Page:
Although lake levels on Erie and St. Clair are down from recent years, they remain above average and are beginning their seasonal rise, Lower Thames Valley Conservation Authority officials say.
Average daily water levels on Lake Erie at the beginning of this month were down about 52 centimetres from last year’s peak daily average water level record set at the end of May.
However, water levels on April 1 were 38 cm above what would be considered normal for the month, officials said. These levels are expected to climb around 10 cm over the next month.
“Current water levels on the lakes are still well above average,” the conservation authority stated in a standing message for the month. “While water levels are down quite a bit from where they were in either 2020 or 2019 for this time of the year, Lake Erie water levels are similar to where they were around this time of the year in 2017 and Lake St. Clair water levels are similar to where they were around this time of the year in 2018.
“Given that the significant flooding issues on Lake Erie and Lake St. Clair began around 2017, flooding remains a concern.”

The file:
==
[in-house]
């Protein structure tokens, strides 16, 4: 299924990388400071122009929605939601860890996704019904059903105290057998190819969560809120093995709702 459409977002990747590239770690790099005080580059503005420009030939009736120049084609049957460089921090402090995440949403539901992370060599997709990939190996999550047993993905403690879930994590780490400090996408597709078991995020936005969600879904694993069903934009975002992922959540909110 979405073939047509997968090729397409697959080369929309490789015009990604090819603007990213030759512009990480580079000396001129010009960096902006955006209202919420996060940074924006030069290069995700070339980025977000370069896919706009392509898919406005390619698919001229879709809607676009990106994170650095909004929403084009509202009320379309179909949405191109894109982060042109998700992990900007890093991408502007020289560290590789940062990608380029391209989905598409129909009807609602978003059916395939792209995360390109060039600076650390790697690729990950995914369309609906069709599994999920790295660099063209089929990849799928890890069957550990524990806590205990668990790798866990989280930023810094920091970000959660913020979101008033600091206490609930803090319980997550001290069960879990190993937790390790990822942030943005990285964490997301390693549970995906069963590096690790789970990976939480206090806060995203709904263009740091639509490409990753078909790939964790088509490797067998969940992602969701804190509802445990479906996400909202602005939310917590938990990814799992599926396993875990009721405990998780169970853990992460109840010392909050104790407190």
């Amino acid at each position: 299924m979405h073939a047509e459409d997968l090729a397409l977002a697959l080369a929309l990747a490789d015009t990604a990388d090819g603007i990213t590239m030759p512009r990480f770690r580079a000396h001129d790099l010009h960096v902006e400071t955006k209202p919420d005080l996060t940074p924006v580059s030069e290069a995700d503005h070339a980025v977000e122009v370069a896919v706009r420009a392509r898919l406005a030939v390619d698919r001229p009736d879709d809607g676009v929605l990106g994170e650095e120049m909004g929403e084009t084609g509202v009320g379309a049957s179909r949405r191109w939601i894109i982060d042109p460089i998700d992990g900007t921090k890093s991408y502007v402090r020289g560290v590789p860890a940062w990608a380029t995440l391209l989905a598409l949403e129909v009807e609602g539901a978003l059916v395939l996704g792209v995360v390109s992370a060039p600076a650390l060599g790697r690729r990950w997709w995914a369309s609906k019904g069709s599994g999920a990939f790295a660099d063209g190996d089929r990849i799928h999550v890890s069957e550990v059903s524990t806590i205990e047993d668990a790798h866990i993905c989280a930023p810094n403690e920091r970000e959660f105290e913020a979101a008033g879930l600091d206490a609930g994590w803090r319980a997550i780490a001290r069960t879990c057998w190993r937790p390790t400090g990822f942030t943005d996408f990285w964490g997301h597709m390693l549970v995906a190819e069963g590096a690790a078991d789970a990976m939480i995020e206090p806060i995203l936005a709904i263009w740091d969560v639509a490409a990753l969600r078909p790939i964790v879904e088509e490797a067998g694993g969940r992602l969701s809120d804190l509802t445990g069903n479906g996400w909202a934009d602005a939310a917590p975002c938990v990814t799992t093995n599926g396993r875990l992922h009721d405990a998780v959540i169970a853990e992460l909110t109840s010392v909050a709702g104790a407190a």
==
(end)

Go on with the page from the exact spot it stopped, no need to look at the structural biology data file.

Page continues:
Average levels on Lake St. Clair at the beginning of April are down approximately 50 cm from last year’s peak daily average water level record set during the third week of May.
It is also 38 cm lower than it was last year, but 52 cm above what would be considered normal. Levels are expected to rise around eight cm over the next month.
The conservation authority added that in vulnerable areas, such as Erie Shore Drive, flooding can begin at sustained wind speeds of 30 kilometres per hour, with less vulnerable areas needing 45 km/h. Gale force winds of 60 km/h could cause significant flooding and shoreline damage.
“Erosion and shoreline damage are still concerns as well. The same waves that cause wave spray flooding can damage shoreline protection works and cause erosion in unprotected areas,” officials said.
“The bluff areas all along the Lake Erie shoreline are also at a greater risk of erosion due to the high lake levels, especially when there are onshore winds and waves.”